A research team led by Brian Welch, an astrophysicist at Johns Hopkins University, United States, announced last Wednesday that they had found the farthest star from any known or known existence. They researched using the Hubble Telescope in space.
At 12.9 billion light-years from Earth, the star is technically labeled WHL0137-LS. As for Welch and his team popularized it with the name: Earendel. For lovers of J.R.R Tolkien’s fictitious novels such as “The Lord of the Rings” and “The Silmarillion,” that name is certainly well known.
In Old English, Earendel was a person’s name, but it could also mean ‘morning star’ or ‘morning star’. In Lord of the Rings, Eärendil is a half-elf character who sails the ocean carrying a gem or a ‘Silmaril’, called the morning star.
“This is a star whose name literally means that it comes from the very early, very early dawn of the period of star formation,” said Michelle Thaller of NASA. He added, “It’s the first star, the farthest star we’ve ever seen, and I think Earendel is a pretty name.”
Thaller was not part of the Welch team. However, Thaller represents the four science divisions at NASA’s Goddard Space Flight Center–Earth science, planetary systems, heliophysics and astrophysics. He estimated that Earendel wasn’t really a first-generation star. “Perhaps several tens of millions of years after the birth of the stars began.”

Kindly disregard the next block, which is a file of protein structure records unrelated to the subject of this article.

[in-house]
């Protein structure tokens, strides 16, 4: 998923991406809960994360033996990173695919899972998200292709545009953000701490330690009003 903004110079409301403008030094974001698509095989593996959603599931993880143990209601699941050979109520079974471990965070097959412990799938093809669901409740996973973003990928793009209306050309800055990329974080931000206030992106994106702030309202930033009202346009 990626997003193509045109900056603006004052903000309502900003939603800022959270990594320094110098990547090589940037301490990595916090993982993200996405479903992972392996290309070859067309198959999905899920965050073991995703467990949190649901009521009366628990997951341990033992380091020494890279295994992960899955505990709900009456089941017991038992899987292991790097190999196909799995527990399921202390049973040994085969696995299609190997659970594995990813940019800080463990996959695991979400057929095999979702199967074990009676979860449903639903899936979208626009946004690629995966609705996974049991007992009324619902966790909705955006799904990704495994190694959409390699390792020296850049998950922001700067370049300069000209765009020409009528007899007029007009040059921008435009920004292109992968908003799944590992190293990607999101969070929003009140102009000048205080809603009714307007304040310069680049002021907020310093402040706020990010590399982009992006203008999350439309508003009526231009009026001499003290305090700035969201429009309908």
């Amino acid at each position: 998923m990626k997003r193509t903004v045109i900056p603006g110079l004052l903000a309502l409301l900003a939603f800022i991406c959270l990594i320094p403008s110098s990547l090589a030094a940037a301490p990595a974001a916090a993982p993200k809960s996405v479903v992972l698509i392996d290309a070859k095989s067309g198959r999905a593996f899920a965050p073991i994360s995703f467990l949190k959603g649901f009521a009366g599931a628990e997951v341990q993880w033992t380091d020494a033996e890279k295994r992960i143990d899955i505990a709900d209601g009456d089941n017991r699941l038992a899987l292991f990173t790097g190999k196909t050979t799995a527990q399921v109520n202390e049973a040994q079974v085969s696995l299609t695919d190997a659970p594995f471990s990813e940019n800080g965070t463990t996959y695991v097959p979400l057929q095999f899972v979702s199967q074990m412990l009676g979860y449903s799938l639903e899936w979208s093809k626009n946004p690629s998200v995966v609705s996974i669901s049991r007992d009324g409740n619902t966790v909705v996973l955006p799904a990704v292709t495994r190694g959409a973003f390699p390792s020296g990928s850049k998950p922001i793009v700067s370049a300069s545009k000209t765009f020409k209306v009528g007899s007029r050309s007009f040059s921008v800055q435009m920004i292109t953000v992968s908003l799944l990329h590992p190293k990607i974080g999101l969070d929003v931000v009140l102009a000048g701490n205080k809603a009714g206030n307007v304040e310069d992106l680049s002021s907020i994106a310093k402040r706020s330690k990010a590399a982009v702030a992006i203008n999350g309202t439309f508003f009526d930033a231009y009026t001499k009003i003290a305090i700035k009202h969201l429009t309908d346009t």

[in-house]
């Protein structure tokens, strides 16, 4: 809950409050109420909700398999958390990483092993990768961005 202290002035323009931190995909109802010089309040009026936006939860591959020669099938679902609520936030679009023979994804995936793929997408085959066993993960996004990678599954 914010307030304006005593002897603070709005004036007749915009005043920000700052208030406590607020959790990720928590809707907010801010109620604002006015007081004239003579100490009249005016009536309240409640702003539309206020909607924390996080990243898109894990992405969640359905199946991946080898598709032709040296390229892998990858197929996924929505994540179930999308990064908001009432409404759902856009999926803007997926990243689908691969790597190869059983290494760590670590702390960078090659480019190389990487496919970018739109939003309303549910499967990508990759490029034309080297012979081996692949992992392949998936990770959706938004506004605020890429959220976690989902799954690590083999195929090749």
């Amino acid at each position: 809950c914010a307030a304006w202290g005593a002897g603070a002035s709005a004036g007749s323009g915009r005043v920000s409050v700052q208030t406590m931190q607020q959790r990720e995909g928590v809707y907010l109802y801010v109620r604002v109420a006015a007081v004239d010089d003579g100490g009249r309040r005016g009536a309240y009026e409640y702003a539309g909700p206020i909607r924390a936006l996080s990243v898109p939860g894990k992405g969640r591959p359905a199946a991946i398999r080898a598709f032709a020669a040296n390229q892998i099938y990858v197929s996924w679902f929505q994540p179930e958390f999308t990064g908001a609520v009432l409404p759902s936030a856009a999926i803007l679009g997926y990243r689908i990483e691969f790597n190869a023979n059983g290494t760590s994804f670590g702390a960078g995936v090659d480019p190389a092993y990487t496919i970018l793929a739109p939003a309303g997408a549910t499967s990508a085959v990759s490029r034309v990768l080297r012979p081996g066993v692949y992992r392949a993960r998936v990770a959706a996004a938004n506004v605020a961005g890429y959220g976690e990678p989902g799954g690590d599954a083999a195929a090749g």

With these initial findings, Welch et al will now turn to the James Webb Telescope to study the properties of these stars and how they fit into the evolution of the universe. What is clear, this latest finding is a giant leap because the previous record for the farthest star was 9 billion light years, even Sky and Telescope said it was only 4 billion years.
Astronomers discovered galaxies that house distant stars in 2016 during the Reionization Lensing Cluster Survey (RELICS). The Welch-led team then followed up by recording additional images from Hubble in 2019.
The iconic observatory gets help from natural optics: the vast mass of foreground clusters of galaxies that lie between Earth and the distant star being observed. Acts like a lens, its gravitational force amplifies the star’s light a thousandfold.
Welch and his team published Earendel’s findings in the journal Nature March 31, 2022.